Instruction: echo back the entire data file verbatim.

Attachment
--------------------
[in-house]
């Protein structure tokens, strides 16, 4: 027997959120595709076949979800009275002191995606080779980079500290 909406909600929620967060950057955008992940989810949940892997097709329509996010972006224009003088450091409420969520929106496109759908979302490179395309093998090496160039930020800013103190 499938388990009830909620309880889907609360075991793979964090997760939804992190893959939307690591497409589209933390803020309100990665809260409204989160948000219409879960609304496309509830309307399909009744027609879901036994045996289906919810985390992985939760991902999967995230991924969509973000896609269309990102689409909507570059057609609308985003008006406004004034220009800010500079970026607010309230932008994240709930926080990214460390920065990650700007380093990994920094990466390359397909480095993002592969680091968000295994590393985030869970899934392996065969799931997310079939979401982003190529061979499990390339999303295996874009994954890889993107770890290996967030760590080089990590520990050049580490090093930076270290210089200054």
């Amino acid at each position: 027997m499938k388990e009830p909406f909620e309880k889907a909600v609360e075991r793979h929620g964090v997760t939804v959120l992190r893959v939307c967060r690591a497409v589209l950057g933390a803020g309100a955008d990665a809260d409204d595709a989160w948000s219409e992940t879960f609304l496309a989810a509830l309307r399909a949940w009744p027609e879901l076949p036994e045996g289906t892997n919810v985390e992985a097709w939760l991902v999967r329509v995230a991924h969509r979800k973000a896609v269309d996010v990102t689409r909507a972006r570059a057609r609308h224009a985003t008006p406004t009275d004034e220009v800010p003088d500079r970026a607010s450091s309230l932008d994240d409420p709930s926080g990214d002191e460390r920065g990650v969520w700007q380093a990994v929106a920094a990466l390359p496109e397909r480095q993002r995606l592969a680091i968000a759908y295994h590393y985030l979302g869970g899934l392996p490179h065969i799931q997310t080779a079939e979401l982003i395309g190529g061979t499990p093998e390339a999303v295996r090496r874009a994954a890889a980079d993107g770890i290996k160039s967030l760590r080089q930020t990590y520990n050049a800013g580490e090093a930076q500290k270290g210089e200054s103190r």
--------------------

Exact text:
[in-house]
């Protein structure tokens, strides 16, 4: 027997959120595709076949979800009275002191995606080779980079500290 909406909600929620967060950057955008992940989810949940892997097709329509996010972006224009003088450091409420969520929106496109759908979302490179395309093998090496160039930020800013103190 499938388990009830909620309880889907609360075991793979964090997760939804992190893959939307690591497409589209933390803020309100990665809260409204989160948000219409879960609304496309509830309307399909009744027609879901036994045996289906919810985390992985939760991902999967995230991924969509973000896609269309990102689409909507570059057609609308985003008006406004004034220009800010500079970026607010309230932008994240709930926080990214460390920065990650700007380093990994920094990466390359397909480095993002592969680091968000295994590393985030869970899934392996065969799931997310079939979401982003190529061979499990390339999303295996874009994954890889993107770890290996967030760590080089990590520990050049580490090093930076270290210089200054």
């Amino acid at each position: 027997m499938k388990e009830p909406f909620e309880k889907a909600v609360e075991r793979h929620g964090v997760t939804v959120l992190r893959v939307c967060r690591a497409v589209l950057g933390a803020g309100a955008d990665a809260d409204d595709a989160w948000s219409e992940t879960f609304l496309a989810a509830l309307r399909a949940w009744p027609e879901l076949p036994e045996g289906t892997n919810v985390e992985a097709w939760l991902v999967r329509v995230a991924h969509r979800k973000a896609v269309d996010v990102t689409r909507a972006r570059a057609r609308h224009a985003t008006p406004t009275d004034e220009v800010p003088d500079r970026a607010s450091s309230l932008d994240d409420p709930s926080g990214d002191e460390r920065g990650v969520w700007q380093a990994v929106a920094a990466l390359p496109e397909r480095q993002r995606l592969a680091i968000a759908y295994h590393y985030l979302g869970g899934l392996p490179h065969i799931q997310t080779a079939e979401l982003i395309g190529g061979t499990p093998e390339a999303v295996r090496r874009a994954a890889a980079d993107g770890i290996k160039s967030l760590r080089q930020t990590y520990n050049a800013g580490e090093a930076q500290k270290g210089e200054s103190r």